By Lindsay Abrams
Crocodile purses, hunting trophies and other contraband: "If you can imagine it, it's probably here"
Shoes, clothing and tchotchkes made from the bones and skins of threatened and endangered animals, victims of illegal wildlife trafficking, often end up up at the National Wildlife Property Repository in Commerce City, Colorado. Some are eventually donated to educational facilities and non-profits, or to scientific institutions, but taken as whole, the contents of the 22,000-square-foot warehouse are testament only to the growing, $23 billion global trafficking industry.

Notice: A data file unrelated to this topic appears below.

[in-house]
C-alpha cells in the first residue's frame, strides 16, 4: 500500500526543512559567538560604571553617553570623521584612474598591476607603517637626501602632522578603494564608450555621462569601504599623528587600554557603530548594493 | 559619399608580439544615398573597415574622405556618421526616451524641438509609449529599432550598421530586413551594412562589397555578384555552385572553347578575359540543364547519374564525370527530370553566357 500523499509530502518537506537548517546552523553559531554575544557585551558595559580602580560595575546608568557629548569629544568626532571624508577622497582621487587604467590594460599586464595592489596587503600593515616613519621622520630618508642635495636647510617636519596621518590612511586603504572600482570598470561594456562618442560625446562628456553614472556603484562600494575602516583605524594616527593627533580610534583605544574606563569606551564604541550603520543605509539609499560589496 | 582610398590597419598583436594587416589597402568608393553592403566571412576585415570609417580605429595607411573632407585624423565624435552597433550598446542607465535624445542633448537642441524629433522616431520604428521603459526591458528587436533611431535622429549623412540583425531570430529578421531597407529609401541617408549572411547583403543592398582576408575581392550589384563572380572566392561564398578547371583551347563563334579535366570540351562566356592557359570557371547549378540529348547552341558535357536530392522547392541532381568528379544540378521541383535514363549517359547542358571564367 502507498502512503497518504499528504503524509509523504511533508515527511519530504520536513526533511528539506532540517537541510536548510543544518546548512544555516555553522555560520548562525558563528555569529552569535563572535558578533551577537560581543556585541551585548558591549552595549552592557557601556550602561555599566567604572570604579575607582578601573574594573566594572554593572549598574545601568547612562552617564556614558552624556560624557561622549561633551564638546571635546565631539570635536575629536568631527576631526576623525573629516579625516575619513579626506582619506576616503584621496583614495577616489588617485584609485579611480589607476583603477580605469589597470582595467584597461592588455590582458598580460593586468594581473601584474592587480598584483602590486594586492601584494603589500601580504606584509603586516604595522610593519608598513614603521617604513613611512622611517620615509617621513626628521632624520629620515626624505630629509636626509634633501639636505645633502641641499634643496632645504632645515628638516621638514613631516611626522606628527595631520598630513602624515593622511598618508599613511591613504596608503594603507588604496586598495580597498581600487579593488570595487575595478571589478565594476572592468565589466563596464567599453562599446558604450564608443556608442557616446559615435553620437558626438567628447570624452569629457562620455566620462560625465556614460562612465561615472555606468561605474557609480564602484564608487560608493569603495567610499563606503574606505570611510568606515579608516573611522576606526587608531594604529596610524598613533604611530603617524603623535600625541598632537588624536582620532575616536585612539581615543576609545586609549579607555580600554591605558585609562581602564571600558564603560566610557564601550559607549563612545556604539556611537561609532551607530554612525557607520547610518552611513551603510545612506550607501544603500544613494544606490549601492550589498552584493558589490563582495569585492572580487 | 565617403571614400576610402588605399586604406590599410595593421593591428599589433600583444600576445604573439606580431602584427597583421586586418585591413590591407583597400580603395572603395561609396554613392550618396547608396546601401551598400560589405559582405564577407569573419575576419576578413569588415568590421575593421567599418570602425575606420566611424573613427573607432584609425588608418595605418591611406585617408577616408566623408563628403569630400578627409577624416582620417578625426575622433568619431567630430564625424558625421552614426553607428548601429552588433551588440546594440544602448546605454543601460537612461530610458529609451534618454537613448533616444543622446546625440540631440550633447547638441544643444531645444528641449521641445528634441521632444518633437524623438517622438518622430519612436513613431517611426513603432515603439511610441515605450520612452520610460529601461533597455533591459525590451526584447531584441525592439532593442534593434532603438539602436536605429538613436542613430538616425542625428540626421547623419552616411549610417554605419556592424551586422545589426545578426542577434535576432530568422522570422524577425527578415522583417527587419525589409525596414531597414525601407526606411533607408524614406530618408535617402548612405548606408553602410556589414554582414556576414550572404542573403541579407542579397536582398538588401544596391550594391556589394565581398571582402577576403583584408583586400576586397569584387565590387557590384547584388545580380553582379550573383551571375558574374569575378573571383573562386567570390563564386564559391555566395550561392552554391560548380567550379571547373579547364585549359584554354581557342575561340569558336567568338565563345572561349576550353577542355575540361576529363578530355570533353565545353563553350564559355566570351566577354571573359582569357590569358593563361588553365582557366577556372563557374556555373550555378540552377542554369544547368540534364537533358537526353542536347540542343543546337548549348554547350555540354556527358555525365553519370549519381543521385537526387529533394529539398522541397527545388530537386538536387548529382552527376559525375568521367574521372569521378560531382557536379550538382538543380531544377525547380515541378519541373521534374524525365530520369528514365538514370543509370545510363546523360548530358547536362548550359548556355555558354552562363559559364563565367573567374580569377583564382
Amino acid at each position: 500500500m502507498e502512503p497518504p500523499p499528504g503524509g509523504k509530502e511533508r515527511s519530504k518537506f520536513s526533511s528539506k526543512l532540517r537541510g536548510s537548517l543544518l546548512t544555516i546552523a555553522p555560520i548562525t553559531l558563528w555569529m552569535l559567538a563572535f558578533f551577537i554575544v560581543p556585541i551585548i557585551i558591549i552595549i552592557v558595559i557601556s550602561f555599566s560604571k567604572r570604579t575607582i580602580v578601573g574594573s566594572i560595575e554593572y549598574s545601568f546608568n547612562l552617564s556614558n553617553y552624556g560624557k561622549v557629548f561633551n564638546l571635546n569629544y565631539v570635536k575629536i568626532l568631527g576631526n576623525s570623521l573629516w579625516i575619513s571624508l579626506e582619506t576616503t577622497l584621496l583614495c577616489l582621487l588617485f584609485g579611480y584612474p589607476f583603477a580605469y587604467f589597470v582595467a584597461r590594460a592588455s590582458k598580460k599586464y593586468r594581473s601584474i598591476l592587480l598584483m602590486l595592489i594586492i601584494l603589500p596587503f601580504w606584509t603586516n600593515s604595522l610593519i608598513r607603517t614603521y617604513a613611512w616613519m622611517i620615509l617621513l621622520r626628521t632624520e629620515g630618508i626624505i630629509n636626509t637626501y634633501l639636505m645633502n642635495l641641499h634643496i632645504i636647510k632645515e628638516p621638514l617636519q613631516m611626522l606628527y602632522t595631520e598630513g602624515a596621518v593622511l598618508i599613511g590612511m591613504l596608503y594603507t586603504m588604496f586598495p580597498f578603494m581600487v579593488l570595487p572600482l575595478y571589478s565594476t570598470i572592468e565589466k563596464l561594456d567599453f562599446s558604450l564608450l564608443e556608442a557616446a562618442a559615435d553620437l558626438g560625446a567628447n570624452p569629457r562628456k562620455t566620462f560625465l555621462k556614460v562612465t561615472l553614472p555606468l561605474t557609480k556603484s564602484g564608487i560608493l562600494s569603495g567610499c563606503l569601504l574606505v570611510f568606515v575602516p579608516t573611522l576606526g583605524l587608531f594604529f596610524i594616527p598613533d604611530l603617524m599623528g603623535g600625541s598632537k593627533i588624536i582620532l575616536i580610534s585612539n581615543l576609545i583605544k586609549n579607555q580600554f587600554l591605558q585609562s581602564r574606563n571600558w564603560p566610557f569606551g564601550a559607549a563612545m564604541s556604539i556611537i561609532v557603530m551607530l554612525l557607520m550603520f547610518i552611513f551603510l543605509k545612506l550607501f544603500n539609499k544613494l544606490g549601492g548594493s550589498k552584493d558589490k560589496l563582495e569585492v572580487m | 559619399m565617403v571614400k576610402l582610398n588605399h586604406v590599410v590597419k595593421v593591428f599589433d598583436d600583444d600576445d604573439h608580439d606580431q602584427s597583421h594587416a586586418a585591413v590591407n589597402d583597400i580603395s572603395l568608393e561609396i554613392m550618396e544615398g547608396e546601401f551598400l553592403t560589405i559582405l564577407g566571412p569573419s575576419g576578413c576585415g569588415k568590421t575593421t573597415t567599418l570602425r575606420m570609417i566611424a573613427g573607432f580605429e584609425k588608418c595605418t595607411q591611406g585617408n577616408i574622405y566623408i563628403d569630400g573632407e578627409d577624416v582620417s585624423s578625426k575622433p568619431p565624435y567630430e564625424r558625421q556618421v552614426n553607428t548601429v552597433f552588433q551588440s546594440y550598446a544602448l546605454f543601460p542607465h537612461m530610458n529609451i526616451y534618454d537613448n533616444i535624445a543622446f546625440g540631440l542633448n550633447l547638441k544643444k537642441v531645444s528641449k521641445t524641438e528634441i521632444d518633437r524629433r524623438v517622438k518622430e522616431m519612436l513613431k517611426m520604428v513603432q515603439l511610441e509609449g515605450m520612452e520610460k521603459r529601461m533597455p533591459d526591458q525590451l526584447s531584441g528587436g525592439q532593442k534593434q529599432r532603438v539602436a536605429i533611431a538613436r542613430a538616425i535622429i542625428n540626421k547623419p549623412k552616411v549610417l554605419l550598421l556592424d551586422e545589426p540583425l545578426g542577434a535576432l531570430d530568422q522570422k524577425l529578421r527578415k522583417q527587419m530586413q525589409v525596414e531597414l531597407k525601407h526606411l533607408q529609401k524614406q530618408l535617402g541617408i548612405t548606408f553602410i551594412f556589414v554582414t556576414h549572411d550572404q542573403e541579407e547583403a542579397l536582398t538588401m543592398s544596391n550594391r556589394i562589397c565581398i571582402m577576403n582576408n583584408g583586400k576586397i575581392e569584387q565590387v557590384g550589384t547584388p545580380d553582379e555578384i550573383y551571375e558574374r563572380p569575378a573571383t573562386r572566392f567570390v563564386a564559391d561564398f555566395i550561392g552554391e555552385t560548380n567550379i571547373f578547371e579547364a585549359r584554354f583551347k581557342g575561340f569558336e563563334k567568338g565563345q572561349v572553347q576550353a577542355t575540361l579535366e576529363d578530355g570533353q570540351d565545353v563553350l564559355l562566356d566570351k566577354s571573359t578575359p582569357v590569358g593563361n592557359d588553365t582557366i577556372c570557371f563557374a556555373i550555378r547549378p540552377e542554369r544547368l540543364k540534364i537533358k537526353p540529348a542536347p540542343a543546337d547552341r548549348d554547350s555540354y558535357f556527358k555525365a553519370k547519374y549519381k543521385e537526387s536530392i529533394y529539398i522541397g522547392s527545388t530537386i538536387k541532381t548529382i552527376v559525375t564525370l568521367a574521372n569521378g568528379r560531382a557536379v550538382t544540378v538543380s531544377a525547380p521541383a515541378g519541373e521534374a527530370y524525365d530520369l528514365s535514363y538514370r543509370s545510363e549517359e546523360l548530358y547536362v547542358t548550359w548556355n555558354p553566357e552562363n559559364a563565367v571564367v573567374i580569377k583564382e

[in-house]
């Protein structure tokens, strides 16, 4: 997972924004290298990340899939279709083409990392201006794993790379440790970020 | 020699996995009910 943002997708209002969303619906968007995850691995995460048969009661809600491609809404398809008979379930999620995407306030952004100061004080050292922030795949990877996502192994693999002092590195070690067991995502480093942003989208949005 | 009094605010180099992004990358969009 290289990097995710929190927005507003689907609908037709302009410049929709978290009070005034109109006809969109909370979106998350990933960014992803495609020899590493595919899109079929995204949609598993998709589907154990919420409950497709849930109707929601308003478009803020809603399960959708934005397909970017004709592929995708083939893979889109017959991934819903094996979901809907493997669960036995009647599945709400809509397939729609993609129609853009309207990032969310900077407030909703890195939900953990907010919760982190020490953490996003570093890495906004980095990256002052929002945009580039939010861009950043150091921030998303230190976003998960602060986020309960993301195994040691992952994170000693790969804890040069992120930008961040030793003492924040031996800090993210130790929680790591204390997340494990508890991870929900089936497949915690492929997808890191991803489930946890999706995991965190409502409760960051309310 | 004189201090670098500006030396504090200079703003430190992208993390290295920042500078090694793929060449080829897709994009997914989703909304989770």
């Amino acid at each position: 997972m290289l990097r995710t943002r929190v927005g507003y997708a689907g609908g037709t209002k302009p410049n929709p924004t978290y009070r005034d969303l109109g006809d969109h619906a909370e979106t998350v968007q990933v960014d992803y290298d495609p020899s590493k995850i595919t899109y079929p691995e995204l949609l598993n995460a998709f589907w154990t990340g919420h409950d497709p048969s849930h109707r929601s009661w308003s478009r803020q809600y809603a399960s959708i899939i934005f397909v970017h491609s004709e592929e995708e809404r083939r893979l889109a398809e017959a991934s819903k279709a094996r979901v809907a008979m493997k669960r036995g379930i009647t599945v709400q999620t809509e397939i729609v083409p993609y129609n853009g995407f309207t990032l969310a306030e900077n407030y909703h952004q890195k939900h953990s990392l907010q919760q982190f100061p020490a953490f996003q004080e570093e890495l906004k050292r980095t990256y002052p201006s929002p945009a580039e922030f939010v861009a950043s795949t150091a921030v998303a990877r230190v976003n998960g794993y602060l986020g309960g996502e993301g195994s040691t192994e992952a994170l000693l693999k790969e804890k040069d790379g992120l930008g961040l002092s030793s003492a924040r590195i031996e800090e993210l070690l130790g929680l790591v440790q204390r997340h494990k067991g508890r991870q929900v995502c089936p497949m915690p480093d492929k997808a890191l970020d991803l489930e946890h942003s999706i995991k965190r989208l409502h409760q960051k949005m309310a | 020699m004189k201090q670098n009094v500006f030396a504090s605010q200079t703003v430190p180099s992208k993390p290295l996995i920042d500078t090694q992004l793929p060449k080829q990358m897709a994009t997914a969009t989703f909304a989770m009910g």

“I don’t think people realize the volume or the extent that wildlife and plants are used in trade,” says specialist Doni Sprague. “If you can imagine it, it’s probably here in some form or another.”
Sprague took the Atlantic on a tour of the repository, which lives tragically up to her promise — although some of the items she shares, like a mounted tiger fetus taken straight from its mother’s body, likely defies the imaginations of most.
The mini-documentary is well worth checking out — watch it here.